Review by Judith Robinson
Matthew Barber’s adaptation of Elizabeth von Arnim’s 1922 novel, Enchanted April, is seamless. The writing flows eloquently from beginning to end. While 21st Century audiences may not find the actions of the two British main characters, Lotty and Rose, played by Moya O’Connell and Tara Rosling all that scandalous—for their time—running away from their husbands to vacation alone, was nothing short of revolutionary (think ‘Thelma and Louise’).
Photo by David Cooper
O’Connell and Rosling are women on the edge and they spearhead the Shaw’s production to hysterical heights of greatness. The play has a clear arch, with Rose and Lotty at the center of it. They hesitate; become hysterical, push forward; pull back; run away from their husbands—then toward them. This is the true dance of life. But with each backward and forward motion, the characters gain more strength, more individuality plus more courage. The actors demonstrate this progression in every movement and every line.
The wonderful sets of William Schmuck reflect the two runaways’ mind sets. The drab, dreariness of London in the rain—coloured gray, black, and brown—is replaced with the resplendent pastels of the Italian landscape—alive with pink, peach, raspberry and purple. Square, hard British furniture is replaced by endless curves and swirling platforms. The villa seems to reach to the skies along with the women’s dreams, aspirations and billowing faith in themselves.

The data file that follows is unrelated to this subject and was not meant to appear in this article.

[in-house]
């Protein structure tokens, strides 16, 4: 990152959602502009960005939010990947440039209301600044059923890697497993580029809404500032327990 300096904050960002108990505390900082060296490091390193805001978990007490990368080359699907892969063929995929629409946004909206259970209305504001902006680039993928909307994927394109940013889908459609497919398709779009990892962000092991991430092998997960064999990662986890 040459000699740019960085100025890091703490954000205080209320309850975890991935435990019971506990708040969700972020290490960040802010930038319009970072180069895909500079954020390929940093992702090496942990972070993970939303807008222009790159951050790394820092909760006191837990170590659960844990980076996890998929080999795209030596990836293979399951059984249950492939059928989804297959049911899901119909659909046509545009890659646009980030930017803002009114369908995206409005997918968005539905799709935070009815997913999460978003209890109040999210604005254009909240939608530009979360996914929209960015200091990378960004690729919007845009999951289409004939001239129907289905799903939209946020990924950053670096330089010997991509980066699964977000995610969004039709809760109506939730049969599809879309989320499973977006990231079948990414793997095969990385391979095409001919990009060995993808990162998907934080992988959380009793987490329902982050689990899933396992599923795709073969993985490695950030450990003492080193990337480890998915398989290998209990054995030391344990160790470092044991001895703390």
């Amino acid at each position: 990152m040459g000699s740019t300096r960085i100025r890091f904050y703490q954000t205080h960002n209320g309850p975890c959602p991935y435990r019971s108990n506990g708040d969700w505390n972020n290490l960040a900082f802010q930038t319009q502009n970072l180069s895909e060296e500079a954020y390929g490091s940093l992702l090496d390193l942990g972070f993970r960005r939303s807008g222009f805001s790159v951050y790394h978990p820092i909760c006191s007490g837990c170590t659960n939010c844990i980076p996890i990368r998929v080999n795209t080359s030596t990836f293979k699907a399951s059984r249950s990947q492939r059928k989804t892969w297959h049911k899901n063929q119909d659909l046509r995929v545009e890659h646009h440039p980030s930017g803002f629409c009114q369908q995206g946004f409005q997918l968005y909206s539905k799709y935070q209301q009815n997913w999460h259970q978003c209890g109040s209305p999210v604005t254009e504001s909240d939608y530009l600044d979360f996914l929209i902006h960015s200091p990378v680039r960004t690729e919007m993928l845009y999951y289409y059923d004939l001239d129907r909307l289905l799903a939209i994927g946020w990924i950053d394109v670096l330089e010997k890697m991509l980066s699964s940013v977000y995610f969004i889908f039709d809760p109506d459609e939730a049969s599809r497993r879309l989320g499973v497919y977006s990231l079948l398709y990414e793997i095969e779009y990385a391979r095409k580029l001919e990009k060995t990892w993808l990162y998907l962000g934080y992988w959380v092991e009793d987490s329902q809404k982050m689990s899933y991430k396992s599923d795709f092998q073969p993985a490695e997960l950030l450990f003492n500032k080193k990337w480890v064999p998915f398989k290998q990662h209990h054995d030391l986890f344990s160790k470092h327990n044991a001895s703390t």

Sherry Flett brought her own special kind of magic to the character of Costanza—the Italian maid. Her acting is so effective that even her mocking in the Italian tongue, of the conservative Mrs. Graves, stoically played by Donna Belleville, can be clearly understood. Her antics are bold, exaggerated and hilarious.
Most of the roles are stereotypical: the lascivious, rich and pampered noble woman—Lady Caroline Bramble played by Marla McLean; the two-timing charmer Frederick Arnott played by Patrick Galligan; the lifeless lawyer Mellersh Wilton played by Jeff Meadows; the tall, dark and handsome Italian lover played by Kevin McGarry and the snobby name-dropper played by Donna Belleville. But even these typed characters have their place in the transformation of Rose and Lotty. All of them, in some way, shape the metamorphosis that takes place in the two runaways, and each of them undergoes a mini-transformation themselves. All of the performances are marvelous.
A thought-provoking monologue, spoken by O’Connell, opens and closes the play. It is as if we are stepping inside the novel to get a sense of von Arnim’s world. We step outside the drama for a moment to go back in time to a British drawing room—a women’s club meeting—where feelings are freely expressed à la Virginia Wolfe. O’Connell draws us in to sympathize with her character and to deepen our understanding of her experiencing female emancipation. It is all enchanting.
Director Jackie Maxwell has hit the eponymous ‘Bull’s eye’, with this potential O.A.R. “Top Ten” candidate!